When Air Force Col. Om Prakash lambasted Don’t Ask Don’t Tell in a stern article in Joint Force Quarterly, everyone got all sorts of excited because the magazine is published for Adm. Michael Mullen, the chairman of the Joint Chiefs, so surely the piece was somewhat of a Pentagon-approved critique of status quo? Actually, not at all.
Prakash, who wrote the piece after studying DADT at the National Defense University, made his position very clear: It’s not time to “review” DADT, but to burn it alive in a public square. But just because his article would up in Mullen’s magazine doesn’t mean Mullen approved it.
In what can only be explained as a “distancing” from Prakash’s position, Mullen’s spokesman Capt. John Kirby says the piece appeared in Joint Force Quarterly because it won a Defense Department essay content, and not because Mullen commissioned the piece. “Broadly speaking, it is the chairman’s magazine, and he wants it to be a forum for open debate and discussion for issues in the military writ large. But there was no intention with the publication of this article to send any subliminal message to the force or the country about Don’t Ask, Don’t Tell.”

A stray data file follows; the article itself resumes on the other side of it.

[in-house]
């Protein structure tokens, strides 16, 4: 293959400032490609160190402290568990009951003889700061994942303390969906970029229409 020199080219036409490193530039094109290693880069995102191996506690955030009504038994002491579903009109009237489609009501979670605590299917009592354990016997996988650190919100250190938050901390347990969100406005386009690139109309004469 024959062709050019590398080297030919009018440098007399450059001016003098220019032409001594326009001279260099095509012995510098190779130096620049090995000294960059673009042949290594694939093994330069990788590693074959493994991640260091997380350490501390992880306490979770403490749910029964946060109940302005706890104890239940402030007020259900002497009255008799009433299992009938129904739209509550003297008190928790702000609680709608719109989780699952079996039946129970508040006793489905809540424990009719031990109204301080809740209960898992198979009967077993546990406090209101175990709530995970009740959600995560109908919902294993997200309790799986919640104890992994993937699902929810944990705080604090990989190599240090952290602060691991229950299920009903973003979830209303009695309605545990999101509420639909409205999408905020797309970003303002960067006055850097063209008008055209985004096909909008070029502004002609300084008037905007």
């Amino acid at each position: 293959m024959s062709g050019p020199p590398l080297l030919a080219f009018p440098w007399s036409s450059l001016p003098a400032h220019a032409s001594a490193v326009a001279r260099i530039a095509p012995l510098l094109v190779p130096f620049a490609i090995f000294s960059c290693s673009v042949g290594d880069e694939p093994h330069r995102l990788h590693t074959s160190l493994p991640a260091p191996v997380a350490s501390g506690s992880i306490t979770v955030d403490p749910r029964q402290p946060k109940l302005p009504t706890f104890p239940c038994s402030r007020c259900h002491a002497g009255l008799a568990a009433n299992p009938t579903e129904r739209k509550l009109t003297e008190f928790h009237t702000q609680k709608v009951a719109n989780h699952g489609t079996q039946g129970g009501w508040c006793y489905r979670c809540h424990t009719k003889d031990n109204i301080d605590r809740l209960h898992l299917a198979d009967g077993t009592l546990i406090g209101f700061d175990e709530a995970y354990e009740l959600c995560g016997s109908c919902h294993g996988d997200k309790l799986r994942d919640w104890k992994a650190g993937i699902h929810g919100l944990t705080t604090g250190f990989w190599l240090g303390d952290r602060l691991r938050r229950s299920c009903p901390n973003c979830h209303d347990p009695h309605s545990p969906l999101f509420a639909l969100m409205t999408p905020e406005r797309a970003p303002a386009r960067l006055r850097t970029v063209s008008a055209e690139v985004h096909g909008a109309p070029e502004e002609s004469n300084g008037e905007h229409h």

Oh don’t worry: No subliminal message is needed. The Pentagon has made its position on DADT painfully clear.
(NB: Interestingly, NPR relays that Prakash’s piece might be only the second or third anti-DADT article to appear in an official military publication. The first was in 2003, from Palm Center director Aaron Belkin, in Parameters, the U.S. Army War College quarterly. In a 2005 op-ed, , an active-duty lieutenant colonel at West Point wrote a similar item for the Army Times.)